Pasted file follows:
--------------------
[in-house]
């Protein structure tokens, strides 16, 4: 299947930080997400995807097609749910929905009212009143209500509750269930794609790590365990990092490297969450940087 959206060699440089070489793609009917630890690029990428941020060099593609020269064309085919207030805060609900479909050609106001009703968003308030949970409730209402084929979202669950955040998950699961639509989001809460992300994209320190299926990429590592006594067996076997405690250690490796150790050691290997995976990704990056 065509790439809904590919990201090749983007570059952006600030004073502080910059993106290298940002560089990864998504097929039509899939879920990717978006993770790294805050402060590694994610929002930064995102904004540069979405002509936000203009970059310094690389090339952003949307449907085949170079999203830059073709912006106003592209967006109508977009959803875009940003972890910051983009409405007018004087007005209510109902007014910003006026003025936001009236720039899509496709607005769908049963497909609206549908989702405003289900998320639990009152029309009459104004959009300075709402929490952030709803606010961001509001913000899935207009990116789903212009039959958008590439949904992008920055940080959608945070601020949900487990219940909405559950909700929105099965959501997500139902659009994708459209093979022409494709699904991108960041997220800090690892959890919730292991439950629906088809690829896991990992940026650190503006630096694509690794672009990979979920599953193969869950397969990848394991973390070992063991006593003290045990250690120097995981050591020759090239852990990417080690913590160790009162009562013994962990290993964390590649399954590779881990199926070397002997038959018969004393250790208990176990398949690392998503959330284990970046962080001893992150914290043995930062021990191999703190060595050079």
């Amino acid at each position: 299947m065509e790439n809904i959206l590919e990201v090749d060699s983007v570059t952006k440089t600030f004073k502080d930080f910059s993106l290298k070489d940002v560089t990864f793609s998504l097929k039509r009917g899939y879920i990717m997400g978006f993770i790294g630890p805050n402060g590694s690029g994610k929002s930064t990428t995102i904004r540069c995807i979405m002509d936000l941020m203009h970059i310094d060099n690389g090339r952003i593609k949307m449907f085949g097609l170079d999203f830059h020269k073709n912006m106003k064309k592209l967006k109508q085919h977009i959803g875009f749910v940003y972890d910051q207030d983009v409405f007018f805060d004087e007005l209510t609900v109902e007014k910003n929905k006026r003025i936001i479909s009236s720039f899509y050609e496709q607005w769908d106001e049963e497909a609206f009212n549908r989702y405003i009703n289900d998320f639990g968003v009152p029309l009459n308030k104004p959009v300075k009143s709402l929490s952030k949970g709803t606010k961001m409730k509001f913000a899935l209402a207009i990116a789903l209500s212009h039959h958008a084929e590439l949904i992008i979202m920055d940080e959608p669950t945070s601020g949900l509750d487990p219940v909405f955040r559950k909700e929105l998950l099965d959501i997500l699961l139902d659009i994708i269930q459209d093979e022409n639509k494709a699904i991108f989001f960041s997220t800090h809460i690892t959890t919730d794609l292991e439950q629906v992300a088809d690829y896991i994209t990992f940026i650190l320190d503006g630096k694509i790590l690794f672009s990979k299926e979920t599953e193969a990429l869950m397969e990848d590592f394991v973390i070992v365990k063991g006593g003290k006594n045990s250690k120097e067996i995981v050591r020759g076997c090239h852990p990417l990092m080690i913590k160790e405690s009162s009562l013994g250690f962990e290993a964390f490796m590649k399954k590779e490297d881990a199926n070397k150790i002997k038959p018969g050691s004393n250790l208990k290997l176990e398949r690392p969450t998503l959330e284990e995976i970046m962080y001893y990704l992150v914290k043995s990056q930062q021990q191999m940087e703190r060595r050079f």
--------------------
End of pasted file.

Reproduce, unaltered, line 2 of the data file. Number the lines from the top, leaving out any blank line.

């Protein structure tokens, strides 16, 4: 299947930080997400995807097609749910929905009212009143209500509750269930794609790590365990990092490297969450940087 959206060699440089070489793609009917630890690029990428941020060099593609020269064309085919207030805060609900479909050609106001009703968003308030949970409730209402084929979202669950955040998950699961639509989001809460992300994209320190299926990429590592006594067996076997405690250690490796150790050691290997995976990704990056 065509790439809904590919990201090749983007570059952006600030004073502080910059993106290298940002560089990864998504097929039509899939879920990717978006993770790294805050402060590694994610929002930064995102904004540069979405002509936000203009970059310094690389090339952003949307449907085949170079999203830059073709912006106003592209967006109508977009959803875009940003972890910051983009409405007018004087007005209510109902007014910003006026003025936001009236720039899509496709607005769908049963497909609206549908989702405003289900998320639990009152029309009459104004959009300075709402929490952030709803606010961001509001913000899935207009990116789903212009039959958008590439949904992008920055940080959608945070601020949900487990219940909405559950909700929105099965959501997500139902659009994708459209093979022409494709699904991108960041997220800090690892959890919730292991439950629906088809690829896991990992940026650190503006630096694509690794672009990979979920599953193969869950397969990848394991973390070992063991006593003290045990250690120097995981050591020759090239852990990417080690913590160790009162009562013994962990290993964390590649399954590779881990199926070397002997038959018969004393250790208990176990398949690392998503959330284990970046962080001893992150914290043995930062021990191999703190060595050079």